Pack lightly, seasoned travelers advise. Take only what you need.
And Gregory Heyworth, an associate professor of English, does. A scant collection of clothes makes it into his bags when he flies to Italy, or the former Soviet republic of Georgia, or Wales. He pares his wardrobe to make room for the camera, light-emitting diodes, computers, and other pieces of equipment that fill his luggage instead.
Trained as a scholar of medieval literature, Heyworth has become—in a term he coined—a “textual scientist.” He recovers the words and images of cultural heritage objects that have been lost, through damage and erasure, to time.
He calls it “forensic science applied to literature and to history.” And while he paints the effort in swashbuckling terms—he has described himself as “an adventurer in an undiscovered country, searching for the hidden text”—a somber urgency drives him. At a bare minimum, he estimates, there are 60,000 manuscripts from before 1500 in Europe alone that are damaged to the point of illegibility.
Some of the objects are faded; some, charred; some, moldy and crumbling. Some surely hold secrets that could change our sense of history. And time is not their friend.
To rescue them, Heyworth and his collaborators on the aptly named Lazarus Project created the contents of his airline baggage: a transportable multispectral imaging lab—the only one in the world—that uses different wavelengths of light to photograph cultural artifacts. The team analyzes the images, digitally salvaging ancient manuscripts, maps, and other texts too delicate and precious to transport. They make the undecipherable, and even the invisible, legible again.
To do so requires a broad amalgamation of expertise—and much of that breadth is represented by Heyworth himself.
An ‘Engine of Innovation’
Michael Phelps, executive director of the California-based Early Manuscripts Electronic Library (EMEL) and a frequent collaborator, calls him an “engine of innovation.” Textual science, he says, couldn’t exist without someone like Heyworth. “It needs someone who is a humanities person, who knows the manuscripts and the collections. And someone who has some chops in hard science, too—someone who brings both sides of the equation together.”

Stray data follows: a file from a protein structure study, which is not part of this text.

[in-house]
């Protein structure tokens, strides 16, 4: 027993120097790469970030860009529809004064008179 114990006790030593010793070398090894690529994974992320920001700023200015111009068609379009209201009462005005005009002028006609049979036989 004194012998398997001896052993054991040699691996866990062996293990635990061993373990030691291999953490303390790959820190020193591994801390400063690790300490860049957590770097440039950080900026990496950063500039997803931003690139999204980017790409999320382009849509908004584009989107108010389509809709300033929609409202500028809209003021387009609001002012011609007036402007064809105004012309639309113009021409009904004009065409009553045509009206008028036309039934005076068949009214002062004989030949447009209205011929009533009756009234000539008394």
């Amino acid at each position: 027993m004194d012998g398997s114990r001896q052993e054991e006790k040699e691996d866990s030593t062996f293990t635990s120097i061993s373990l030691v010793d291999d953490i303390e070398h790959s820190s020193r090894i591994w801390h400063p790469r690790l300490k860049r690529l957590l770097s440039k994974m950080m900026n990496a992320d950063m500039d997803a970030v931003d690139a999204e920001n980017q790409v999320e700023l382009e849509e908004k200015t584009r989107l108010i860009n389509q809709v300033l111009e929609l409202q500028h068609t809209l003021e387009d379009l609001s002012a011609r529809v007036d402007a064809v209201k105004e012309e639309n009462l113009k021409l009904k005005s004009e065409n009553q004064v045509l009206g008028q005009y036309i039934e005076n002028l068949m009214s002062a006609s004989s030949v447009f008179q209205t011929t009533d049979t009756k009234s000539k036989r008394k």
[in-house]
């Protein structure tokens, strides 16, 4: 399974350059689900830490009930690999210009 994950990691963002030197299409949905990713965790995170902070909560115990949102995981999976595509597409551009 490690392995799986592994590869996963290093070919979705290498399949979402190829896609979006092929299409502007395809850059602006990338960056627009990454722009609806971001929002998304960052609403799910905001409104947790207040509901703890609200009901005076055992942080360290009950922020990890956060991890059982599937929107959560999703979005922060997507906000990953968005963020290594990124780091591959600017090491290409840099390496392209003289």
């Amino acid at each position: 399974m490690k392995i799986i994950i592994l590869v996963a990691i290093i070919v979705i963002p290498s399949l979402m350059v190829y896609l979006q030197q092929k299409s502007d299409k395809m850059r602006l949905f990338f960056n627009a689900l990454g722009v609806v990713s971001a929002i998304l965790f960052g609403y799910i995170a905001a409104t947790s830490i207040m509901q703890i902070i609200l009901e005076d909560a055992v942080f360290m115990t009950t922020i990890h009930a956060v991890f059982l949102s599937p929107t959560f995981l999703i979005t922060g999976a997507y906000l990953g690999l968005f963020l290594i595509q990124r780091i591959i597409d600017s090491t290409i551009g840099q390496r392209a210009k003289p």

The work requires expertise in paleography—the study of old handwriting—and codicology, the study of books and manuscripts as material objects and cultural artifacts. It demands proficiency in imaging science and computer science. It calls for knowledge of chemistry, to understand the makeup of inks and their interactions with the surfaces on which they were used.
The cadre of people able to carry out the projects is vanishingly small—which is why Heyworth sees one of his most important tasks as developing a textual science curriculum to train students.
“There are only about 20 people in the world now who do this,” he says. “And that has to change.”
Heyworth joined the University in July, from the University of Mississippi. Henry Kautz, the Robin and Tim Wentworth Director of the Goergen Institute for Data Science and a professor of computer science, spotted him when he led a search committee seeking to hire faculty whose nontraditional research could bridge different disciplines. “It’s state-of-the-art work,” says Kautz.
Heyworth arrived at his specialty “by necessity,” he says. After earning a doctorate in comparative literature at Princeton, he spent five summers in Dresden, Germany, scrutinizing “Les Eschéz d’Amours,” (“The Chess of Love”), an anonymous, 14th-century poem that’s one of the longest verse works in French. Only a handful of manuscript copies ever existed, and just two survived: a fragmentary copy in Venice and a nearly complete copy, lacking only the ending, in Dresden. But that manuscript was virtually destroyed by water during Allied bombing in 1945, “leaving the manuscript’s once pristine parchment a faded and murky Rorschach of figures on blotting paper,” Heyworth has written.